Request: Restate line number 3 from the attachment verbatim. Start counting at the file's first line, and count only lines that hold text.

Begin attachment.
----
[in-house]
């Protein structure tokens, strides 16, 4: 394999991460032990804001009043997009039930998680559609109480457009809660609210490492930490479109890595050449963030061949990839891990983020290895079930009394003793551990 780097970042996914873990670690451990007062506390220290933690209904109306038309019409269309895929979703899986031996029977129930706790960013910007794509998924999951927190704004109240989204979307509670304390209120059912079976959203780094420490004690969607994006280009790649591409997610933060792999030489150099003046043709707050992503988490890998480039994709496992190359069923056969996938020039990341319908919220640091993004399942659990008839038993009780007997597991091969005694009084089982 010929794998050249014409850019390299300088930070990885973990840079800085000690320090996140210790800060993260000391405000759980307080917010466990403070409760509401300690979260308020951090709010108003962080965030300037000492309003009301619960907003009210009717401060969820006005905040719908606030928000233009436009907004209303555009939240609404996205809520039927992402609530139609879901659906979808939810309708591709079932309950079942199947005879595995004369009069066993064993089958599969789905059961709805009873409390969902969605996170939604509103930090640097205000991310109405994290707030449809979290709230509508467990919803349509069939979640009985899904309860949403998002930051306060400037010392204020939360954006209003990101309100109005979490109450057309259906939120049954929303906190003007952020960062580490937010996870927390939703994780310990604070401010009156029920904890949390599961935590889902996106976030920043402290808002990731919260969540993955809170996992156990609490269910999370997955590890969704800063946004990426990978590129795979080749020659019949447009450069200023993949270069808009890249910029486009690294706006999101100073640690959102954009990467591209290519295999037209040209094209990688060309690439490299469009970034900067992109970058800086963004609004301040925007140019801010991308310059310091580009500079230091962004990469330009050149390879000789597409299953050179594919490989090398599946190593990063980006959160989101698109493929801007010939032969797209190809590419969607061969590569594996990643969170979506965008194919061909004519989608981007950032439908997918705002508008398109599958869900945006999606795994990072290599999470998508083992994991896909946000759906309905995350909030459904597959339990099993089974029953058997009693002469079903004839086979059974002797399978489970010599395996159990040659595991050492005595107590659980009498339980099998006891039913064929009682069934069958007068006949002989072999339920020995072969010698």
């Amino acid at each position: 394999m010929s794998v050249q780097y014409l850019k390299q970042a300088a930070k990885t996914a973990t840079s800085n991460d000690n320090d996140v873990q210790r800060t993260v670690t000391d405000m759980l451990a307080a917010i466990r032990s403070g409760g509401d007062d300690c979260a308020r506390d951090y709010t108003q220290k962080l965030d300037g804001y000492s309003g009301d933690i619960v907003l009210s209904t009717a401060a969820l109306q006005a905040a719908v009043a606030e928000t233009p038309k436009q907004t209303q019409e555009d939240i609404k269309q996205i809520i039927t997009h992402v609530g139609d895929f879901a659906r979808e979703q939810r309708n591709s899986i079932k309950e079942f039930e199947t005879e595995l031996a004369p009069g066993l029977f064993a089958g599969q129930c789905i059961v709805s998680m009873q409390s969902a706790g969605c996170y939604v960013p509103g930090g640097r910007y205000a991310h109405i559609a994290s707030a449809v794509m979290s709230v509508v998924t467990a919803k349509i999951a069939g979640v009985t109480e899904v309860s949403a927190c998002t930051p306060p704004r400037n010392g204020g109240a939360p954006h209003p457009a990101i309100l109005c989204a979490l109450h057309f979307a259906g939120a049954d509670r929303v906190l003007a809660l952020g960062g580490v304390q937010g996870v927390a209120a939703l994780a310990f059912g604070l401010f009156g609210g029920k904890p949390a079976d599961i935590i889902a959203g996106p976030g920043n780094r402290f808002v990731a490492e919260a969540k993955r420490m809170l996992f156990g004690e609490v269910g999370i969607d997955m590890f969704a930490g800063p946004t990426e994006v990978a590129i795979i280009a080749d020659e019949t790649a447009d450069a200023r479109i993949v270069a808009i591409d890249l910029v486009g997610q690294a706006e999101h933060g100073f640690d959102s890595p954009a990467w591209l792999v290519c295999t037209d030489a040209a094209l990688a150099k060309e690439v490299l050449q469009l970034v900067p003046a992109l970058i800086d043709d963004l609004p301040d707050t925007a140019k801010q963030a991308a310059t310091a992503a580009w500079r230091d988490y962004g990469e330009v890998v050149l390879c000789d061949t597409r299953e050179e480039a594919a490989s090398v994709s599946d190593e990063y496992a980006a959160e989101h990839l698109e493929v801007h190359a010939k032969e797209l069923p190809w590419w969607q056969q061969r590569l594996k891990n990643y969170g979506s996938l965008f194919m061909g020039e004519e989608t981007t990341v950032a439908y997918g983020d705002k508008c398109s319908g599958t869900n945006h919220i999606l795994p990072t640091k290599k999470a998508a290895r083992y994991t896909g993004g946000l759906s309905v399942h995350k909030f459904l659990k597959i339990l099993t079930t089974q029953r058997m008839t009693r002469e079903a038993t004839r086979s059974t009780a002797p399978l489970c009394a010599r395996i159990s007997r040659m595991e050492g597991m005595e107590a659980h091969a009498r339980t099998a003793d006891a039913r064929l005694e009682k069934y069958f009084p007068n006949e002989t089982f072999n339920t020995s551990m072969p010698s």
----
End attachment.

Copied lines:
């Amino acid at each position: 394999m010929s794998v050249q780097y014409l850019k390299q970042a300088a930070k990885t996914a973990t840079s800085n991460d000690n320090d996140v873990q210790r800060t993260v670690t000391d405000m759980l451990a307080a917010i466990r032990s403070g409760g509401d007062d300690c979260a308020r506390d951090y709010t108003q220290k962080l965030d300037g804001y000492s309003g009301d933690i619960v907003l009210s209904t009717a401060a969820l109306q006005a905040a719908v009043a606030e928000t233009p038309k436009q907004t209303q019409e555009d939240i609404k269309q996205i809520i039927t997009h992402v609530g139609d895929f879901a659906r979808e979703q939810r309708n591709s899986i079932k309950e079942f039930e199947t005879e595995l031996a004369p009069g066993l029977f064993a089958g599969q129930c789905i059961v709805s998680m009873q409390s969902a706790g969605c996170y939604v960013p509103g930090g640097r910007y205000a991310h109405i559609a994290s707030a449809v794509m979290s709230v509508v998924t467990a919803k349509i999951a069939g979640v009985t109480e899904v309860s949403a927190c998002t930051p306060p704004r400037n010392g204020g109240a939360p954006h209003p457009a990101i309100l109005c989204a979490l109450h057309f979307a259906g939120a049954d509670r929303v906190l003007a809660l952020g960062g580490v304390q937010g996870v927390a209120a939703l994780a310990f059912g604070l401010f009156g609210g029920k904890p949390a079976d599961i935590i889902a959203g996106p976030g920043n780094r402290f808002v990731a490492e919260a969540k993955r420490m809170l996992f156990g004690e609490v269910g999370i969607d997955m590890f969704a930490g800063p946004t990426e994006v990978a590129i795979i280009a080749d020659e019949t790649a447009d450069a200023r479109i993949v270069a808009i591409d890249l910029v486009g997610q690294a706006e999101h933060g100073f640690d959102s890595p954009a990467w591209l792999v290519c295999t037209d030489a040209a094209l990688a150099k060309e690439v490299l050449q469009l970034v900067p003046a992109l970058i800086d043709d963004l609004p301040d707050t925007a140019k801010q963030a991308a310059t310091a992503a580009w500079r230091d988490y962004g990469e330009v890998v050149l390879c000789d061949t597409r299953e050179e480039a594919a490989s090398v994709s599946d190593e990063y496992a980006a959160e989101h990839l698109e493929v801007h190359a010939k032969e797209l069923p190809w590419w969607q056969q061969r590569l594996k891990n990643y969170g979506s996938l965008f194919m061909g020039e004519e989608t981007t990341v950032a439908y997918g983020d705002k508008c398109s319908g599958t869900n945006h919220i999606l795994p990072t640091k290599k999470a998508a290895r083992y994991t896909g993004g946000l759906s309905v399942h995350k909030f459904l659990k597959i339990l099993t079930t089974q029953r058997m008839t009693r002469e079903a038993t004839r086979s059974t009780a002797p399978l489970c009394a010599r395996i159990s007997r040659m595991e050492g597991m005595e107590a659980h091969a009498r339980t099998a003793d006891a039913r064929l005694e009682k069934y069958f009084p007068n006949e002989t089982f072999n339920t020995s551990m072969p010698s």